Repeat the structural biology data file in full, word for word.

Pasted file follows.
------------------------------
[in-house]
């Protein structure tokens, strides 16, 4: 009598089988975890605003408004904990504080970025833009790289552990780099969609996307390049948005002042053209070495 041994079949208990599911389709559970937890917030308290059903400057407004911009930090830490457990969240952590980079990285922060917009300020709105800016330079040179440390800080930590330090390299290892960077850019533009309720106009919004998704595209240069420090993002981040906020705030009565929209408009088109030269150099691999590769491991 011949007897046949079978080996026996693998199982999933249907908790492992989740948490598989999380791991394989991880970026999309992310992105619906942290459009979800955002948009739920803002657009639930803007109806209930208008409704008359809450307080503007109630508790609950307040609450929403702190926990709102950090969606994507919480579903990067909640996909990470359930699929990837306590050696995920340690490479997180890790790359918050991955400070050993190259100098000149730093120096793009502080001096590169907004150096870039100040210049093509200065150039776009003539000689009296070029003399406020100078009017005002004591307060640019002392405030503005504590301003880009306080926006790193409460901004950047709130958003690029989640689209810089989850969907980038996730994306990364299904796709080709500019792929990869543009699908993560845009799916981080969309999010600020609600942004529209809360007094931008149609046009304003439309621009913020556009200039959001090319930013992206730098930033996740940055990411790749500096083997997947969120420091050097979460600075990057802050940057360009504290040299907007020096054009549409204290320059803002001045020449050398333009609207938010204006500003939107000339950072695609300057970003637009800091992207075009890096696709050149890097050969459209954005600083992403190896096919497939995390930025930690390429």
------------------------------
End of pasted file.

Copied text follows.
[in-house]
């Protein structure tokens, strides 16, 4: 009598089988975890605003408004904990504080970025833009790289552990780099969609996307390049948005002042053209070495 041994079949208990599911389709559970937890917030308290059903400057407004911009930090830490457990969240952590980079990285922060917009300020709105800016330079040179440390800080930590330090390299290892960077850019533009309720106009919004998704595209240069420090993002981040906020705030009565929209408009088109030269150099691999590769491991 011949007897046949079978080996026996693998199982999933249907908790492992989740948490598989999380791991394989991880970026999309992310992105619906942290459009979800955002948009739920803002657009639930803007109806209930208008409704008359809450307080503007109630508790609950307040609450929403702190926990709102950090969606994507919480579903990067909640996909990470359930699929990837306590050696995920340690490479997180890790790359918050991955400070050993190259100098000149730093120096793009502080001096590169907004150096870039100040210049093509200065150039776009003539000689009296070029003399406020100078009017005002004591307060640019002392405030503005504590301003880009306080926006790193409460901004950047709130958003690029989640689209810089989850969907980038996730994306990364299904796709080709500019792929990869543009699908993560845009799916981080969309999010600020609600942004529209809360007094931008149609046009304003439309621009913020556009200039959001090319930013992206730098930033996740940055990411790749500096083997997947969120420091050097979460600075990057802050940057360009504290040299907007020096054009549409204290320059803002001045020449050398333009609207938010204006500003939107000339950072695609300057970003637009800091992207075009890096696709050149890097050969459209954005600083992403190896096919497939995390930025930690390429």